To the Editor:
In its May 2 article entitled “A decade later: a split legacy for Eisgruber,” the Daily Princetonian erred in saying that “Edward Yingling ’70 and Stuart Taylor ’70, co-founders of Princetonians for Free Speech” (PFS) argued that Eisgruber’s decision to fire then-professor Joshua Katz would “destroy Princeton’s acclaimed free speech rule” — making the free speech rule one that would protect only a small subset of the speech that the rule’s language and intent clearly do protect.
In fact, this was a Yingling-Taylor criticism not of President Eisgruber, but of a December 7, 2021 letter-ruling by Vice Provost for Institutional Equity and Diversity Michele Minter, which removes Rule 1.1.3’s protection from almost all instances of harassment for speech. Minter, in consultation with then-Vice President for Human Resources Lianne Sullivan-Crowley, found explicitly (and absurdly) that University harassment policy protects speakers like Katz from harassment or abuse only if it is “based on a protected characteristic” of the speaker (such as race, creed, color, or sex) despite the fact that Rule 1.1.3 does not even contain the words “protected characteristic.”
Eisgruber left the Minter letter-ruling in place, saying nothing for months about mounting criticisms by national free speech groups and others, including PFS, of his administration’s treatment of Katz — including the portrayal of Katz as a racist by Princeton administrators both on a University website in a presentation called “To Be Known and Heard” and in the 2021 freshman orientation — over an article that the latter wrote in July 2020, which very strongly criticized the Black Justice League. The Black Justice League was a group of students that was active on campus from around 2014 to 2016.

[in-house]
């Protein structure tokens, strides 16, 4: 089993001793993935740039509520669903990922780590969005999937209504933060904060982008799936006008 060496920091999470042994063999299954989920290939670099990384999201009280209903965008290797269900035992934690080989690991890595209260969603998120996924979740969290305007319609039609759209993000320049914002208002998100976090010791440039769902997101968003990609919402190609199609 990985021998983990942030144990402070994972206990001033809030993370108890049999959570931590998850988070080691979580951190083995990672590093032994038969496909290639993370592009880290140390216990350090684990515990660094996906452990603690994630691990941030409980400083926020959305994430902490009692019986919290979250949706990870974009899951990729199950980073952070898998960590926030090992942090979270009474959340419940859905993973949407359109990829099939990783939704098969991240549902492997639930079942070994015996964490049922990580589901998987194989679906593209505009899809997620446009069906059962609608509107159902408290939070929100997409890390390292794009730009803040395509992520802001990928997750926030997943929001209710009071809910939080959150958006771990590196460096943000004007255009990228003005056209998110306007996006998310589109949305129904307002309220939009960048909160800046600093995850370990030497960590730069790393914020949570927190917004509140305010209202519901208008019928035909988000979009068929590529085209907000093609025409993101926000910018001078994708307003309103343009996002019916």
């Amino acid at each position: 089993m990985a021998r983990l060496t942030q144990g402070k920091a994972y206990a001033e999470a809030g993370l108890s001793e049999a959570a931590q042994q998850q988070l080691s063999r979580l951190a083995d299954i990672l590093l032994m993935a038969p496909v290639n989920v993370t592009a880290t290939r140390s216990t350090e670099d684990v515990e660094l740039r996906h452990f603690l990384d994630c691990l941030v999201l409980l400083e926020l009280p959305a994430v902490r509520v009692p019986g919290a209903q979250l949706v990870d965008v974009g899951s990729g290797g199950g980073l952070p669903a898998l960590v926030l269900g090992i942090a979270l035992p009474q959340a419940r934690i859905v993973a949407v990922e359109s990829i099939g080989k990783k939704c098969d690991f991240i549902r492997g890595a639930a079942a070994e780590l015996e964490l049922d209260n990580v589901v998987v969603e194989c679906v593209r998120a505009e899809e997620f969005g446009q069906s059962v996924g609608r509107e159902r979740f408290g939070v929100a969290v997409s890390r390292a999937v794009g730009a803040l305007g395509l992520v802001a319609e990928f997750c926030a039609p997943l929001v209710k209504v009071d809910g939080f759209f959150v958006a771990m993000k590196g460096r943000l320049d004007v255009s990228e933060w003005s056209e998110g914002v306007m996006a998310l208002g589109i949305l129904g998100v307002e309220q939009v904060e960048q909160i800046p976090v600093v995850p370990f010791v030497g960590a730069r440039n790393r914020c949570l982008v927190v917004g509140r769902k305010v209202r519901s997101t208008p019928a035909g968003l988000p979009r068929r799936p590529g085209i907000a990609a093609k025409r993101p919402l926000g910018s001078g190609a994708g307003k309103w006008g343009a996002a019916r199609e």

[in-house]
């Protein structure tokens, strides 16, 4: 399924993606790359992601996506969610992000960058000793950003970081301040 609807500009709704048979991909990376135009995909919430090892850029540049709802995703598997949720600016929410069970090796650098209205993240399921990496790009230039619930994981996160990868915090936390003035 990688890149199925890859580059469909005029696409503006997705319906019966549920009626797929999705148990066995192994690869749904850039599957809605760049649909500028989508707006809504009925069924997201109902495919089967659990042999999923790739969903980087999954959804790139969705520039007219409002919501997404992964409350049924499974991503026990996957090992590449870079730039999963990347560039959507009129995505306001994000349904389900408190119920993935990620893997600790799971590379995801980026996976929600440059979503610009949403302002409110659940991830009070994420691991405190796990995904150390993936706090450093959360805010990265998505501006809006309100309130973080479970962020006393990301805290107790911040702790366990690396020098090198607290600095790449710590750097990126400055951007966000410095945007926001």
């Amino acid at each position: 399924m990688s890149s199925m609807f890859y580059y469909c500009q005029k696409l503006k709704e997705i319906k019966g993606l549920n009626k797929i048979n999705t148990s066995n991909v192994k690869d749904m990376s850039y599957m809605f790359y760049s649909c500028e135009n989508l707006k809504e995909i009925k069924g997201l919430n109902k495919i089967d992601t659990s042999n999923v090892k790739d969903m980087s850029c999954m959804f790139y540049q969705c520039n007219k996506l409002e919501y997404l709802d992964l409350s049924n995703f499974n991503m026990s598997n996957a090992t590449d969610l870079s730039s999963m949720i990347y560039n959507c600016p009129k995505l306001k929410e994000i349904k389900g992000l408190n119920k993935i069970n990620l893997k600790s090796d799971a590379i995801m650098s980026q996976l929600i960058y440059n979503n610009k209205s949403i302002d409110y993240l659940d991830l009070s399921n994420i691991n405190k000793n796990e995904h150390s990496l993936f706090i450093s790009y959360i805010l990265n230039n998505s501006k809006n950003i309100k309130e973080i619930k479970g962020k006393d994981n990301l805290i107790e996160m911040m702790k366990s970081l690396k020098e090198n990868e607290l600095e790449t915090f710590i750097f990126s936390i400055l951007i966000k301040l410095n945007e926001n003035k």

Then, on March 27, 2022, Professor of Politics Keith Whittington wrote Eisgruber a strongly worded open letter on behalf of the Academic Freedom Alliance, a diverse coalition of faculty members from across the country. Whittington’s letter said that “professors should not have to anticipate that the university administration will … place members of its faculty in the pillory as an object lesson for each class of entering students to learn where the boundaries of acceptable speech can be found.” In Eisgruber’s public response four days later, he stated that “University staff members enjoy free speech rights along with other members of our community” and refused the AFA’s request that Princeton delete (“censor”) from its official website his subordinates’ use of University resources to smear Katz as racist.
The website was shown to the Class of 2025 during its mandatory orientation. The smears remain on the website, alongside this statement: “President Eisgruber condemned the words used by Katz, stating, ‘While free speech permits students and faculty to make arguments that are bold, provocative, or even offensive, we all have an obligation to exercise that right responsibly.’” Eisgruber said that in July 2020. He also admitted that Katz’s words were protected by Princeton’s free speech rule. Katz has said publicly that Eisgruber knew then that the words used by Katz were accurate.
Eisgruber’s response to Whittington, and his similar responses to criticisms by Professor of Mathematics Sergiu Klainerman and others, plus the never-revoked Minter letter-ruling, mean that the Eisgruber administration has quietly eviscerated the free speech rule that Eisgruber claims to support.
Edward Yingling ’70 and Stuart Taylor, Jr. ’70 are co-founders of Princetonians for Free Speech.